New York Daily News' Scores

For 1,455 reviews, this publication has graded:
  • 46% higher than the average critic
  • 4% same as the average critic
  • 50% lower than the average critic
On average, this publication grades 3.8 points lower than other critics. (0-100 point scale)
Average TV Show review score: 61
Highest review score: 100 The Company
Lowest review score: 0 Workaholics: Season 1
Score distribution:
  1. Mixed: 0 out of 605
  2. Negative: 0 out of 605
605 tv reviews
  1. All the cast seems to be enjoying these turns, because it's a show that cherishes the idea of going over the top.
  2. Beyond the joke, the show’s premise is encouraging: that being gay is no big deal.... The engine driving this show is female friendship, the kind strong enough to get you through even high school. For Amy and Karma, we want that.
  3. Fascinating film details history of American unit whose sole objective was to fool Hitler and Nazis by creating fake armies.
  4. Complications offers a fine ride.
  5. Harper's Island is an elaborate horror movie, a twentysomething slasher flick with a really good wardrobe, a first-rate cast and 13 weeks worth of twists and subplots.
  6. The game has always been better and more joyous than many of the people who played it. "The Tenth Inning," like its predecessor, makes that point as cleanly as a line-drive single to left-center.
  7. This year Dwight has pretty much buried the impersonator tag, though he still has Elvis posters on his wall, and Memphis Beat has further solidified its standing as one of cable's more engaging police dramas.
  8. One of the new season's potentially best sitcoms is born.
  9. It sounds soapy, but it's all handled well enough, and with enough humor, that we believe it.
  10. Survivor’s Remorse becomes simultaneously more uncomfortable and funnier as it launches its second season Saturday. Both those qualities are good.
  11. A relationship with Julie, which has been percolating for some time, might be just a good cover for Dexter. But it feels more complicated than that, which at the very least reflects good writing and acting.
  12. It all adds up to a dizzying series of cross-plots and so many brief and often odd alliances that some viewers may wonder if they've wandered into "Survivor." On the positive side, it's all done with standard Glee fun, the tongue never far from the cheek, and it's punctuated with upbeat musical numbers.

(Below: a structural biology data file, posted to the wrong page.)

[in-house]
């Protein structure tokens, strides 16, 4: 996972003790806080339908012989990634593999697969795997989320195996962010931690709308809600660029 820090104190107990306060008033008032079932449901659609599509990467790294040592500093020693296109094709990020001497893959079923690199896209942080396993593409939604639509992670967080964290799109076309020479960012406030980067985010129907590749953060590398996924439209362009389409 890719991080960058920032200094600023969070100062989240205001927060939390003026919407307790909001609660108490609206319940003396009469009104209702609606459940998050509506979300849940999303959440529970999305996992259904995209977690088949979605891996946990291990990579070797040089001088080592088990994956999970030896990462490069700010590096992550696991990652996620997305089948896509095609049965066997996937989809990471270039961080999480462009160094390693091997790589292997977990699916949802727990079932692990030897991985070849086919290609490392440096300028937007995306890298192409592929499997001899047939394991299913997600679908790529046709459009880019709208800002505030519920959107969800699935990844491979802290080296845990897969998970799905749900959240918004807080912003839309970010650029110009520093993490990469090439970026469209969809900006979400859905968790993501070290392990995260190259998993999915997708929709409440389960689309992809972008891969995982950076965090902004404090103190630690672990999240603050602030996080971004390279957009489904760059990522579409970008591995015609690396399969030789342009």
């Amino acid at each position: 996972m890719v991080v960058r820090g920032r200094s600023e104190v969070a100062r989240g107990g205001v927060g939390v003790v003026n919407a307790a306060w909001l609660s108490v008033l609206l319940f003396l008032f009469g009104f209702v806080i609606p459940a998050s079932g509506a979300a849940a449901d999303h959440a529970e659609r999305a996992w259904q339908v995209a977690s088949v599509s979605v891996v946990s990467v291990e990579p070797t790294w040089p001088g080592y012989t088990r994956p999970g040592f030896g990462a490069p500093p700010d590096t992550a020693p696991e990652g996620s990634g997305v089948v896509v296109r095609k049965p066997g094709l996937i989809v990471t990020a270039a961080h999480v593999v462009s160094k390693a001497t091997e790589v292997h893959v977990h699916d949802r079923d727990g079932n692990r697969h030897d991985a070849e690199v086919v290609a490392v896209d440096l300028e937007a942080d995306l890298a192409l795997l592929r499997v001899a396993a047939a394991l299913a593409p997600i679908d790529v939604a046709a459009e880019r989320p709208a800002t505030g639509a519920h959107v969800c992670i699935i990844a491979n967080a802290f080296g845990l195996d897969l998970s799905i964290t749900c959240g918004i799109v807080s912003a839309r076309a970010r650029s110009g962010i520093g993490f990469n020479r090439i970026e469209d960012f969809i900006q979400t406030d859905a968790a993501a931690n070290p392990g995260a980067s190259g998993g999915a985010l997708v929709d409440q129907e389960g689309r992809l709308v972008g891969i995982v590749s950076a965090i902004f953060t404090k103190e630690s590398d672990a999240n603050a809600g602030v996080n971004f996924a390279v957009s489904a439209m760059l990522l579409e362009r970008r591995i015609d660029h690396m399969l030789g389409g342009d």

13. Happily, Harrelson and McConaughey play the characters well enough, and the script is crafted ingeniously enough, that we want to know where it all goes next--and don't focus on the likelihood it will be no place good.
  14. Orange has graphic scenes that aren’t for kids. But they aren’t played for cheap gags, either, and that attitude serves the production well. With Schilling in top form, this Orange tastes fresh.
  15. Like the Oscars themselves at their best, it’s a celebration of the movies.
  16. It’s absurd. It’s ridiculous. If you’re a fan of low-budget horror movies and you miss it, you will regret it for the rest of your life.
  17. Some viewers won't buy the premise of the Social Security numbers. Its beauty, though, is that you don't have to.
  18. There’s little action in Dates. It’s about language, verbal and nonverbal. When the words are this good, that’s enough.
  19. They’re wry and smart about each other and sometimes themselves. Everything also comes out funnier because it’s refreshingly underplayed.
  20. Painful as that journey may be, the show and these actors hit all the notes that make us want to come along.
  21. Spy dramas sometimes get too enamored of their own twists, subplots and dark details, but this one never becomes impenetrable.
  22. The trump card of Hollow Crown, of course, is that it was written by Shakespeare--and if the language sounds stilted to modern ears, anyone who listens for more than a few minutes will be properly seduced.
  23. Much of A to Z deals in a different kind of action than most recent sitcoms about young singles, where the only goal often seems to be setting up predictable sex jokes. Because of that, A to Z may seem a little less frenetic. In truth, that’s good.
  24. The episode moves along at a good pace, with only a couple of moments when the timing feels a little too coincidental.
  25. The songs aren’t all terrific, but like “Rescue Me” at its best, S&D&R&R succeeds both as wild, uncontrolled, absurdist comedy and touching, quiet personal drama.
  26. The Dust Bowl sounds like a dry subject, no cheap pun intended, and Burns works hard to humanize it by talking with some of the now-elderly people who made it through.
  27. It all adds up to plenty of action and suspense, with heroes we like and villains we can boo and hiss. And the fate of the planet at stake. Who says there ain't no cure for the summertime TV blues?
  28. Maybe the best new sitcom of the fall is one of the first.
  29. Wright is a diligent reporter, and his material has been whipped into a smooth script under producers David Simon and Ed Burns.
  30. It’s all done with brilliant imagery and crisp production that differs from Sagan’s primarily because the technology just keeps getting better.

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